In a nauseating hometown sight for Giants fans, the lights atop the Empire State Building turned green and white on Sunday night — and it was definitely not in honor of the Jets.
Instead, it was for the Giants’ hated rivals, the Philadelphia Eagles, who won the N.F.C. championship on Sunday and advanced to the Super Bowl, just a week after knocking the Giants out of the playoffs in a humiliating blowout.
The light display really did not go over well.
The New York City Sanitation Department called it “treacherous, traitorous, and unforgivable.” Keith Powers, a City Council member who represents an area of Manhattan that includes the Empire State Building, deemed it “absolutely ridiculous.” The New York Post considered the news front-page-worthy, calling it an “off-color” mistake. The Daily News asked, “Where’s yer loyalty?!?”
“What on Earth… Let me close these blinds,” Julian Love, a player for the Giants, said on Twitter.
And there were thousands more responses from Giants fans, as well as from other N.F.L. rubberneckers, who were aghast at the betrayal.
To many, seeing Philadelphia’s triumph smashed into the faces of New Yorkers, on their own turf, violated a cardinal rule of sports fandom: If you can’t be happy about your own team, you can at least root for the misfortune of your rivals. An Eagles win is a Giants loss, even if they’re not playing.
Giants fans were in no mood to see reminders that Philadelphia sports fans would experience a rare moment of joy. Now, every Giants fan who works with that jabroni from Fishtown is going to have to listen to him go on and on for the next two weeks, and he’ll probably wear a Dawkins jersey to work, that monster. The less said about it, the better.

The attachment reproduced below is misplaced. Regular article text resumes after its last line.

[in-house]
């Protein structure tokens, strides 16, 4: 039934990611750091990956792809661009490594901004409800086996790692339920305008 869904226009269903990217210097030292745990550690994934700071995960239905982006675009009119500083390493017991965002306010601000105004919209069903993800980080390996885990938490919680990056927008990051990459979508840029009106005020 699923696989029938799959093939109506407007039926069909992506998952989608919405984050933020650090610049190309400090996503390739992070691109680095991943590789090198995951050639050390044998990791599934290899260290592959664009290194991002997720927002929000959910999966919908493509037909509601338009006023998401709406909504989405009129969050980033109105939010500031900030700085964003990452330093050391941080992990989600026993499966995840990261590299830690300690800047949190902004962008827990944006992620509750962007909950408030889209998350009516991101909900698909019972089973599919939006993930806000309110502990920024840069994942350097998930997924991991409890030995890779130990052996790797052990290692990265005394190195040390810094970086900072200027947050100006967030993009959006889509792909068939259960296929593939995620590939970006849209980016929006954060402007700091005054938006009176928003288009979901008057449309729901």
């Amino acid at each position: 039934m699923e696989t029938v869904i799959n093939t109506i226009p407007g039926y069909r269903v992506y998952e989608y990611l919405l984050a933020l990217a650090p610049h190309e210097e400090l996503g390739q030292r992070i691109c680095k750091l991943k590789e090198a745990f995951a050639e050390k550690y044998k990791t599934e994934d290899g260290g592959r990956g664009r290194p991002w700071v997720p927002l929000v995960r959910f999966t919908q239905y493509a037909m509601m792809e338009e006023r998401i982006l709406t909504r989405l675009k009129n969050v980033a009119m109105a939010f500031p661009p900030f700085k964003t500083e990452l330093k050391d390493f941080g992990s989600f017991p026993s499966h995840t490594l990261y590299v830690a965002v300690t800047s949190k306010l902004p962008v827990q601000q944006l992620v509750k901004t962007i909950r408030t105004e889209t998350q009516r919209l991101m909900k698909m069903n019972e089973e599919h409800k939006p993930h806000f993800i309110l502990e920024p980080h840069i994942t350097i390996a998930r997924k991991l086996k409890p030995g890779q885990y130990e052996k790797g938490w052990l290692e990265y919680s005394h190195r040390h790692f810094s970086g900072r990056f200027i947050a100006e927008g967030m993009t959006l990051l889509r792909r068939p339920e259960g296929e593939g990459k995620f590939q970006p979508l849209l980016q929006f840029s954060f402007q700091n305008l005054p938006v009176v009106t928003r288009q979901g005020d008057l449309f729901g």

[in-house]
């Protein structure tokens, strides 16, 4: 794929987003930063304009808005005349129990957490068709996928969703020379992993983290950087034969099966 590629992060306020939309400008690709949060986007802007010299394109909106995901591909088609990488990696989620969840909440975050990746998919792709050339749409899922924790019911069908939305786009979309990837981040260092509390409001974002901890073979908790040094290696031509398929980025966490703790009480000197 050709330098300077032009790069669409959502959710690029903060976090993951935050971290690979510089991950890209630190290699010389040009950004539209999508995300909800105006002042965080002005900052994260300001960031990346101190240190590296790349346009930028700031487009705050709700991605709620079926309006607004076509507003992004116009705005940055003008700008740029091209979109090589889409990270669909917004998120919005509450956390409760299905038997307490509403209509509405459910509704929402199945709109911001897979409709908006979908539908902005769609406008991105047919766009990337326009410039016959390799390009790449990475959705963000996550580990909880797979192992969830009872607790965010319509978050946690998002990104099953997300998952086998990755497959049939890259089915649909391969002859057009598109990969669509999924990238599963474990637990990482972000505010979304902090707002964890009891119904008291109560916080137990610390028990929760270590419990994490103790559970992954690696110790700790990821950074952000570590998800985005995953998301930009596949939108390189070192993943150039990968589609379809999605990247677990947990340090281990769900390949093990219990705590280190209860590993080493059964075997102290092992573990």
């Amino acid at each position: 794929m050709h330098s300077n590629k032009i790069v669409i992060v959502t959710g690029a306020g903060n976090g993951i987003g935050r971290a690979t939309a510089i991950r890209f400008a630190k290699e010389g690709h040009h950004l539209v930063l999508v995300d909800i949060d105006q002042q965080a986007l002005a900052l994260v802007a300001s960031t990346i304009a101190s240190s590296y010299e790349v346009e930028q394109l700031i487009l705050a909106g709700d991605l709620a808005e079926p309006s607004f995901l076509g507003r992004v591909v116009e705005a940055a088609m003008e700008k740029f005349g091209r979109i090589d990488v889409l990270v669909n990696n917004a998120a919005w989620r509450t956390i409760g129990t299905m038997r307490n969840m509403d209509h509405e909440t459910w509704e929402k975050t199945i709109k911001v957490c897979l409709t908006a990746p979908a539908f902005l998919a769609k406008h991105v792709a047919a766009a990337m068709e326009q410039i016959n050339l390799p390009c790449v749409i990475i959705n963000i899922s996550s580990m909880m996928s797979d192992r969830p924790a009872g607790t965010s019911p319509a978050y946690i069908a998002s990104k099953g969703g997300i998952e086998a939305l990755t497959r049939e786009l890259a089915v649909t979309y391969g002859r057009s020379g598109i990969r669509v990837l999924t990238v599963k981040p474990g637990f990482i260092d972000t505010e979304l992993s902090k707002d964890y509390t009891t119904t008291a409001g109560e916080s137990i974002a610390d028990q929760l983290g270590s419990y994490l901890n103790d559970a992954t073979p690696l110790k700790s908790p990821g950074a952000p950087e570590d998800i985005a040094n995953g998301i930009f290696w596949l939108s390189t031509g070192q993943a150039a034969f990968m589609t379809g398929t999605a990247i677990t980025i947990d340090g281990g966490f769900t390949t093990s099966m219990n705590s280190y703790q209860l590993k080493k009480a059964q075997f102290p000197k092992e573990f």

Though this wasn’t the Empire State Building’s most popular moment, it frequently changes the colors of its tower lights to reflect national and world events, and to recognize sporting triumphs. Just this month, the lights turned red, black and green for Martin Luther King’s Birthday; glowed red for Lunar New Year; and turned yellow to commemorate the victims of the Holocaust.
The lights even turned blue to honor the Giants on Jan. 13, when they clinched a spot in the N.F.L. playoffs after a season that exceeded expectations. In past years the building has honored Super Bowl champions, including in 2018 when a similar backlash formed after the Eagles won.
After about four hours of comments piling up on social media on Sunday, the building tweeted shortly after 10 p.m. that it was switching to red in honor of the Kansas City Chiefs, who had just won the A.F.C. championship. At long last, the nightmare was over.
“That hurt us more than it hurt you,” the building’s Twitter account said.